Renton History Museum is entering the race conversation, and its doing it by bringing a traveling museum to Renton.
“Sorting Out Race: Examining Racial Stereotypes and Identity in Thrift Store Donations” uses popular culture with racial and ethnic imagery to open a conversation about identity and race. The exhibit was organized by the Kauffman Museum in response to questions from thrift shop and antique store operators in their community who were concerned about putting harmful stereotypes on the shelves of their stores, according to a media release.
“When we saw the exhibit we were excited about the opportunity to contribute to conversations about Renton’s diversity and Renton’s aim towards inclusivity,” said Elizabeth Stewart, director of Renton History Museum. “Sorting Out Race explores stereotypes of different races and ethnicities, but it does it in a way that’s thought-provoking and will help visitors examine their own past feelings about stereotypes.”
This is the museum’s first attempt at “looking at race and ethnicity head on,” Stewart said.
In the past, there have been collaborative exhibits with students from Renton High School that integrated their personal experiences with Renton’s story.
“In doing these projects with students, we had an opportunity to help them think about how they fit into Renton’s wider history,” Stewart said. “The projects would bring in their personal experiences. Many of them are immigrants or first generations Americans, and it was good for them to talk about their families’s background and relate that to Renton history.”
And while she described those exhibits as “powerful,” the museum is diving deeper into the race conversation with Sorting Out Races. A community advisory committee with people of different races and ethnicities helped the museum train staff and volunteers, as well as help with appropriate programming and resources for visitors.
“We’re trying to be holistic about the way we deal with the issues and provide people an opportunity to learn, and also to be in dialogue with one another,” Stewart said.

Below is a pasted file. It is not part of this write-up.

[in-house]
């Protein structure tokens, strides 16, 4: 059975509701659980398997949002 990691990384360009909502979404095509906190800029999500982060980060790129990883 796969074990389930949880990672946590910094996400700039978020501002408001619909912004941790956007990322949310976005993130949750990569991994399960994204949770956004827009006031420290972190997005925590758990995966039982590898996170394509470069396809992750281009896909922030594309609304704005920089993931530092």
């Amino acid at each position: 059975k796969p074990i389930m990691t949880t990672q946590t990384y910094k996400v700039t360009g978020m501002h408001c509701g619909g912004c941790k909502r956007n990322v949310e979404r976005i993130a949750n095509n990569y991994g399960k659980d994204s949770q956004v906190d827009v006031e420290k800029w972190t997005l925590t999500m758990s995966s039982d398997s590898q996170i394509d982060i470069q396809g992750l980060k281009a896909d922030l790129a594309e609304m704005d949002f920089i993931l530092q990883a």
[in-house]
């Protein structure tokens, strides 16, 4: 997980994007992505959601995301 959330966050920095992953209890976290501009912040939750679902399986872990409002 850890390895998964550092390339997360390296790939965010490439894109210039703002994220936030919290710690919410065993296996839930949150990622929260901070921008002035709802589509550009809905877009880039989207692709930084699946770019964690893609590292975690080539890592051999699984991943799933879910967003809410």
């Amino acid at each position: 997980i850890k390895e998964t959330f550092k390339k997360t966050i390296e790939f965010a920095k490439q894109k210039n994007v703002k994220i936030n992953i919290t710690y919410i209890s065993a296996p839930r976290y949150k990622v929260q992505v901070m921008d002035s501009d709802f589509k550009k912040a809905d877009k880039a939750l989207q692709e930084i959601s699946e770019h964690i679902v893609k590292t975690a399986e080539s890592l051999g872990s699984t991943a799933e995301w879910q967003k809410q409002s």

Along with Sorting Out Race, the museum will also be displaying “Renton High School Indians: The History of a Name,” an exhibit that examines the history of the school’s mascot.
Stewart explained that the name was chosen in honor of Henry Moses, a Duwamish Native American student who attended the school in the early 1900s. As a star athlete, he would often be taunted and ridiculed by other schools during games. The team decided to call themselves the Indians in honor and in solidarity with Moses.
“This exhibit looks at how it played out in different periods of history and why the team is still named the Indians and encourages people to think about whether that’s a positive thing or something they would like to see changed,” Stewart said.
“We’re really excited to contribute to city of Renton’s striving for inclusivity and positive recognition of diversity. We hope it’s going to provide a great opportunity to come in learn more and think more deeply. For us, it’s undoubtedly going to be the first of many like this. Museums are a great place for this kind of conversations; we’re a safe space, reflection and deeper conversation. That’s the role we want to play in the conversation.”
The museum will also host a variety of other programs, all revolving around the race conversation, including a community conversation about Sorting Out Race with Benita Horn, the city of Renton’s inclusion and equity consultant at 11 a.m., April 15, and a panel discussion on “Undoing Racism in Renton” at 7 p.m. on April 27. Both events are free.
Both exhibits will be open to public on Thursday, March 30 with an opening night scheduled for 5:30 to 7:30 p.m.